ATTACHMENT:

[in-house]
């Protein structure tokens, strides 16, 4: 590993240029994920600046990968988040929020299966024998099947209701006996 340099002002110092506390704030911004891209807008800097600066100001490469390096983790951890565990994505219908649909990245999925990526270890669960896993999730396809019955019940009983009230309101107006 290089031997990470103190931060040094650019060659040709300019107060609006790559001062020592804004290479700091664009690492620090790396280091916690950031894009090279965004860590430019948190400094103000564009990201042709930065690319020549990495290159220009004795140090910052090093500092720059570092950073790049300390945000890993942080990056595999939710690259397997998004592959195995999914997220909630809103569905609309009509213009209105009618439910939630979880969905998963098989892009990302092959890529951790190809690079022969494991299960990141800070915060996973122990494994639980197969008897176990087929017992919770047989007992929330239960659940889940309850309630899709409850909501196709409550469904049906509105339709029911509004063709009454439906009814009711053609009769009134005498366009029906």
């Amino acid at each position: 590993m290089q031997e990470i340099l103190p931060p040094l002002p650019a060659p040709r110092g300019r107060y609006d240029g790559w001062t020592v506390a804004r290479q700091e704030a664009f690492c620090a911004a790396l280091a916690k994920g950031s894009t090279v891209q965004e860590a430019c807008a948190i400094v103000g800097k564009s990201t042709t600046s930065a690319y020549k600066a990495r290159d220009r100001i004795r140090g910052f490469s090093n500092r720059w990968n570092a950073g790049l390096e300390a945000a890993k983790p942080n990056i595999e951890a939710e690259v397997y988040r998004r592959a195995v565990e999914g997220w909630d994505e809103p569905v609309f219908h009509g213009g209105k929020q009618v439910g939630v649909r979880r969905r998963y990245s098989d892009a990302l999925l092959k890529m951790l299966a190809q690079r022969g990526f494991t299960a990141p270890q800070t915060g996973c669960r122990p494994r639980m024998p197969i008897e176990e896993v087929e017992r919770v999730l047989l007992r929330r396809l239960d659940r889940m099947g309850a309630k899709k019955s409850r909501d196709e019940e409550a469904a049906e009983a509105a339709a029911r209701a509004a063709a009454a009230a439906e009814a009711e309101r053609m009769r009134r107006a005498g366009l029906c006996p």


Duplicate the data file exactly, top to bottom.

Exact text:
[in-house]
């Protein structure tokens, strides 16, 4: 590993240029994920600046990968988040929020299966024998099947209701006996 340099002002110092506390704030911004891209807008800097600066100001490469390096983790951890565990994505219908649909990245999925990526270890669960896993999730396809019955019940009983009230309101107006 290089031997990470103190931060040094650019060659040709300019107060609006790559001062020592804004290479700091664009690492620090790396280091916690950031894009090279965004860590430019948190400094103000564009990201042709930065690319020549990495290159220009004795140090910052090093500092720059570092950073790049300390945000890993942080990056595999939710690259397997998004592959195995999914997220909630809103569905609309009509213009209105009618439910939630979880969905998963098989892009990302092959890529951790190809690079022969494991299960990141800070915060996973122990494994639980197969008897176990087929017992919770047989007992929330239960659940889940309850309630899709409850909501196709409550469904049906509105339709029911509004063709009454439906009814009711053609009769009134005498366009029906």
């Amino acid at each position: 590993m290089q031997e990470i340099l103190p931060p040094l002002p650019a060659p040709r110092g300019r107060y609006d240029g790559w001062t020592v506390a804004r290479q700091e704030a664009f690492c620090a911004a790396l280091a916690k994920g950031s894009t090279v891209q965004e860590a430019c807008a948190i400094v103000g800097k564009s990201t042709t600046s930065a690319y020549k600066a990495r290159d220009r100001i004795r140090g910052f490469s090093n500092r720059w990968n570092a950073g790049l390096e300390a945000a890993k983790p942080n990056i595999e951890a939710e690259v397997y988040r998004r592959a195995v565990e999914g997220w909630d994505e809103p569905v609309f219908h009509g213009g209105k929020q009618v439910g939630v649909r979880r969905r998963y990245s098989d892009a990302l999925l092959k890529m951790l299966a190809q690079r022969g990526f494991t299960a990141p270890q800070t915060g996973c669960r122990p494994r639980m024998p197969i008897e176990e896993v087929e017992r919770v999730l047989l007992r929330r396809l239960d659940r889940m099947g309850a309630k899709k019955s409850r909501d196709e019940e409550a469904a049906e009983a509105a339709a029911r209701a509004a063709a009454a009230a439906e009814a009711e309101r053609m009769r009134r107006a005498g366009l029906c006996p």